Starting this May, 12 teams of talented students from across the United States will present a virtual showcase of technological adaptability and wind energy wizardry at the U.S. Department of Energy’s 2020 Collegiate Wind Competition (CWC).
To safeguard the health and safety of all participants, the 2020 CWC will be held virtually, with teams using digital tools to present their work in May and June.
Now in its 7th year, the CWC has always been an opportunity for college students to gain real-world experience and the industry connections they’ll need to prepare for careers in the fast-growing field of wind energy.
Get to know these young innovators and learn how they’re preparing for the 2020 virtual competition.
About the CWC
The 2020 Collegiate Wind Competition invites teams to compete in two distinct contests: the turbine prototype contest and the project development contest. In this year’s virtual format, the turbine prototype contest challenges teams to design and create a wind turbine and load design. The project development contest invites teams to develop a site plan and cost of energy analysis for a 100-megawatt wind farm in the high-wind environment of Eastern Colorado. Teams will present both components to judges via webinar and compete for top honors.
But let’s not get ahead of ourselves. The CWC is a selective event and being chosen to compete is an honor in and of itself. Let’s get to know some of this year’s teams, who have worked so hard and demonstrated such resilience to participate in the 2020 virtual competition.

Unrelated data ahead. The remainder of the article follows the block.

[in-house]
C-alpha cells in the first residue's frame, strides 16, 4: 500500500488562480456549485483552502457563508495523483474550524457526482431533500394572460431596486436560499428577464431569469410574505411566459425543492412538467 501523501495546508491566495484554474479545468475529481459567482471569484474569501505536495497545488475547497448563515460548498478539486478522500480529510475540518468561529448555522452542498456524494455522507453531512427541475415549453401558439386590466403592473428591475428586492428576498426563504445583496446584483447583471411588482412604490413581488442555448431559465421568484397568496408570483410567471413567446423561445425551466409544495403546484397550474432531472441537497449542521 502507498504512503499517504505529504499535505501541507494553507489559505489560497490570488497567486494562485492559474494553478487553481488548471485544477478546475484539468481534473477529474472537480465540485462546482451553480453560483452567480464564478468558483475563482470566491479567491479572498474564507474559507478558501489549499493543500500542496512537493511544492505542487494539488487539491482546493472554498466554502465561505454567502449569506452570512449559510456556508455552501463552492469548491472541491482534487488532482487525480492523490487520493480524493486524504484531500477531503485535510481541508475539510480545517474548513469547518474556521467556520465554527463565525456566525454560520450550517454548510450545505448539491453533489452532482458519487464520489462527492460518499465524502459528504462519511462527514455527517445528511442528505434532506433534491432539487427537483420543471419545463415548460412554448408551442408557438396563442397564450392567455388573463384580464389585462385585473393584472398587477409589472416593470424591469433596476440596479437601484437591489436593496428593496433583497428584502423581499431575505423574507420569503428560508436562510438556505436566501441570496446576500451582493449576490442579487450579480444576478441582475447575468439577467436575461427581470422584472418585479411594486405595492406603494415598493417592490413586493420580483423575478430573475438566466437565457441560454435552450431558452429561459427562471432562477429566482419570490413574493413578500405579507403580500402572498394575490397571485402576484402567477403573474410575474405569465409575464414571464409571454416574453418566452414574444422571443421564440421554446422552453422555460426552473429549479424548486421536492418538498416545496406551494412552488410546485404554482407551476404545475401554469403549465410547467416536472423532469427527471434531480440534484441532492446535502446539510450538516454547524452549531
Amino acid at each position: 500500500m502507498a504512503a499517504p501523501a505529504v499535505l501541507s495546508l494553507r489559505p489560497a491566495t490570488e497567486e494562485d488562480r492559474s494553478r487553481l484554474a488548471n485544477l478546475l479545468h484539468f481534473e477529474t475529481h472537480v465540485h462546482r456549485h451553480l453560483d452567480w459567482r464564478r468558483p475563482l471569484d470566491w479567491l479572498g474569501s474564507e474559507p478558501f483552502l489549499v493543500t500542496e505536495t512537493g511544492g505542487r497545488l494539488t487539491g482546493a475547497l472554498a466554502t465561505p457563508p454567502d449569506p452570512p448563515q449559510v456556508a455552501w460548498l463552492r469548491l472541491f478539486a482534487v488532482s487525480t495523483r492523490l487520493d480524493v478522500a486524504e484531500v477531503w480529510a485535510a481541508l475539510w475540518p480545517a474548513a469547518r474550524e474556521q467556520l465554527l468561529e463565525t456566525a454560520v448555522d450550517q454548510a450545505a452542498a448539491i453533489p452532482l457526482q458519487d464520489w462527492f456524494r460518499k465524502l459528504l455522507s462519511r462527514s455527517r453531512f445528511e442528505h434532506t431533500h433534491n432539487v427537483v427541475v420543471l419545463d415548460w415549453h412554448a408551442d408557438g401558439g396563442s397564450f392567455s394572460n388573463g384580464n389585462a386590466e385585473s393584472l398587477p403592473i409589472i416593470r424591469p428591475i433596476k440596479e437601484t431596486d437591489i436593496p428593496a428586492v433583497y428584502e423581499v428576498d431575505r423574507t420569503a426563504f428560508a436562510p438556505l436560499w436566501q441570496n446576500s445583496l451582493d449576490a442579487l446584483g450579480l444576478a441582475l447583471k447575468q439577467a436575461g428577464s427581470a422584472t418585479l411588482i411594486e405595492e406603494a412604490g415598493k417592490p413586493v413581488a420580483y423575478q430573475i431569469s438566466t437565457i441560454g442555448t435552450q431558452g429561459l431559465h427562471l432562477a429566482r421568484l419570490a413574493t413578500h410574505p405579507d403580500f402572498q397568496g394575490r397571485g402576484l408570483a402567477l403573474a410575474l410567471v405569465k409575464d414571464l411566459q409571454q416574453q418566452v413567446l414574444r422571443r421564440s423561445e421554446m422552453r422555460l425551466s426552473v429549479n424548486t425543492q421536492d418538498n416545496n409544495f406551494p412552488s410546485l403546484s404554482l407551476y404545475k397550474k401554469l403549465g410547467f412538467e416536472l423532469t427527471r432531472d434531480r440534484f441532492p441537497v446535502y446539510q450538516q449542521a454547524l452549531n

Three new teams and nine returning teams, hailing from all corners of the United States, will represent their colleges and universities at this year’s CWC. From the East Coast to the West Coast and from the Southwest to the Midwest, these teams bring to the 2020 competition innovative ideas, commitment to sustainability, and the ambition to prepare for the renewable energy workforce of the future.
The CWC has always been an opportunity for college students to gain the real-world experience and industry connections they’ll need to prepare for careers in the fast-growing field of wind energy. The unique challenges posed by the 2020 competition will be an opportunity for participants to develop another vital skill for the 21st-century global economy—the ability to use digital tools to collaborate and communicate ideas with people who may be hundreds or thousands of miles away.
Over the coming weeks and months, the CWC teams will be hard at work perfecting their turbine designs, assessing wind farm development opportunities, and practicing their presentations in preparation for the virtual competition. We can hardly wait to see what the wind workers of the future will unveil.
Learn more about the Collegiate Wind Competition and check out all 12 team stories.